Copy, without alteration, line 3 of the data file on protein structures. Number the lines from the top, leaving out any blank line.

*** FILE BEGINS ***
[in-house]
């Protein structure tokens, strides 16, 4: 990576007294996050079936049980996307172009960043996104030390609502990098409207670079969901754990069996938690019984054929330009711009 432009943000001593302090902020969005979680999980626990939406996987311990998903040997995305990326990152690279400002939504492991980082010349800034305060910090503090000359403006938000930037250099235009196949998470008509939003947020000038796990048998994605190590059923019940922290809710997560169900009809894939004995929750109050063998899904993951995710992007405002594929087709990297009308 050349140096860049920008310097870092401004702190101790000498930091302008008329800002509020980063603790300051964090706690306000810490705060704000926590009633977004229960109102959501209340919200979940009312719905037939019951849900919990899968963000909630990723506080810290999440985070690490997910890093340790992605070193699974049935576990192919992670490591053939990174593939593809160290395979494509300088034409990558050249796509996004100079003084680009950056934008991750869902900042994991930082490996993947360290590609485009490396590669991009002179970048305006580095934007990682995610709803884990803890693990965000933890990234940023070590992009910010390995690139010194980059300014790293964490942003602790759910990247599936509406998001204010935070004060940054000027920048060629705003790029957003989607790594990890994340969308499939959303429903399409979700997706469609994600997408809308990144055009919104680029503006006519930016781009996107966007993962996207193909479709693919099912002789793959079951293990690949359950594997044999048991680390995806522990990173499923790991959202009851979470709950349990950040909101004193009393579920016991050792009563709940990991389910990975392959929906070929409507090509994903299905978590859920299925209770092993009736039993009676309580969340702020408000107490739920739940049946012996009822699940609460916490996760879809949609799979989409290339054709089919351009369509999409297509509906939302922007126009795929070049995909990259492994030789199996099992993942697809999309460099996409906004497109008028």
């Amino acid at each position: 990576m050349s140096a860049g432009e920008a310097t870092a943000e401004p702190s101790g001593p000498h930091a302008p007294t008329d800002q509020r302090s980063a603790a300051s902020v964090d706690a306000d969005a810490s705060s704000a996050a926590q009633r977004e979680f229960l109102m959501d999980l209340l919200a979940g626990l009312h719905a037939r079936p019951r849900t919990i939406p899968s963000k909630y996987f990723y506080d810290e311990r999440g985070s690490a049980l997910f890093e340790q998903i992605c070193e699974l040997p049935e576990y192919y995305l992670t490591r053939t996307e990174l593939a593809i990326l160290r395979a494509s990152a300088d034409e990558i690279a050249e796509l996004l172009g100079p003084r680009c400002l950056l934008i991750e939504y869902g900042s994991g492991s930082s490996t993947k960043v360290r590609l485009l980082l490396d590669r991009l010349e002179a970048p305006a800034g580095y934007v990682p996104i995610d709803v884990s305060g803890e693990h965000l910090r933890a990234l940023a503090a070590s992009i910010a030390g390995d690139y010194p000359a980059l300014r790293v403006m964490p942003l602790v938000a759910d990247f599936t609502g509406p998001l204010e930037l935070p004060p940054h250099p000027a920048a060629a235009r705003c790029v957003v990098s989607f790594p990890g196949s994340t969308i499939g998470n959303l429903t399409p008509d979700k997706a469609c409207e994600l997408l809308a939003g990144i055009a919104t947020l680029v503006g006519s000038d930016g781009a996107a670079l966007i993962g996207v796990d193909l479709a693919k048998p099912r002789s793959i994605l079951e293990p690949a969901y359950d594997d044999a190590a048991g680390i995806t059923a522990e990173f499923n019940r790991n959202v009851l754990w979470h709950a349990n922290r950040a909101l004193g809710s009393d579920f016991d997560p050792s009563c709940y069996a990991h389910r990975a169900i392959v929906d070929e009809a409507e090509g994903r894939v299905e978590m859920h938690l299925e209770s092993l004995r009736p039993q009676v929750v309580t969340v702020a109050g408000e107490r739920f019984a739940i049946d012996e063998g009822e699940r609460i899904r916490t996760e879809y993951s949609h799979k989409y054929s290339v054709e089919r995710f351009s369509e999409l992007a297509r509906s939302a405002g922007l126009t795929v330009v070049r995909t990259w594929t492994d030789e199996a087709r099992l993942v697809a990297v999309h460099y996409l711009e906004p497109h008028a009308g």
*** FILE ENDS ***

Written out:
């Amino acid at each position: 990576m050349s140096a860049g432009e920008a310097t870092a943000e401004p702190s101790g001593p000498h930091a302008p007294t008329d800002q509020r302090s980063a603790a300051s902020v964090d706690a306000d969005a810490s705060s704000a996050a926590q009633r977004e979680f229960l109102m959501d999980l209340l919200a979940g626990l009312h719905a037939r079936p019951r849900t919990i939406p899968s963000k909630y996987f990723y506080d810290e311990r999440g985070s690490a049980l997910f890093e340790q998903i992605c070193e699974l040997p049935e576990y192919y995305l992670t490591r053939t996307e990174l593939a593809i990326l160290r395979a494509s990152a300088d034409e990558i690279a050249e796509l996004l172009g100079p003084r680009c400002l950056l934008i991750e939504y869902g900042s994991g492991s930082s490996t993947k960043v360290r590609l485009l980082l490396d590669r991009l010349e002179a970048p305006a800034g580095y934007v990682p996104i995610d709803v884990s305060g803890e693990h965000l910090r933890a990234l940023a503090a070590s992009i910010a030390g390995d690139y010194p000359a980059l300014r790293v403006m964490p942003l602790v938000a759910d990247f599936t609502g509406p998001l204010e930037l935070p004060p940054h250099p000027a920048a060629a235009r705003c790029v957003v990098s989607f790594p990890g196949s994340t969308i499939g998470n959303l429903t399409p008509d979700k997706a469609c409207e994600l997408l809308a939003g990144i055009a919104t947020l680029v503006g006519s000038d930016g781009a996107a670079l966007i993962g996207v796990d193909l479709a693919k048998p099912r002789s793959i994605l079951e293990p690949a969901y359950d594997d044999a190590a048991g680390i995806t059923a522990e990173f499923n019940r790991n959202v009851l754990w979470h709950a349990n922290r950040a909101l004193g809710s009393d579920f016991d997560p050792s009563c709940y069996a990991h389910r990975a169900i392959v929906d070929e009809a409507e090509g994903r894939v299905e978590m859920h938690l299925e209770s092993l004995r009736p039993q009676v929750v309580t969340v702020a109050g408000e107490r739920f019984a739940i049946d012996e063998g009822e699940r609460i899904r916490t996760e879809y993951s949609h799979k989409y054929s290339v054709e089919r995710f351009s369509e999409l992007a297509r509906s939302a405002g922007l126009t795929v330009v070049r995909t990259w594929t492994d030789e199996a087709r099992l993942v697809a990297v999309h460099y996409l711009e906004p497109h008028a009308g």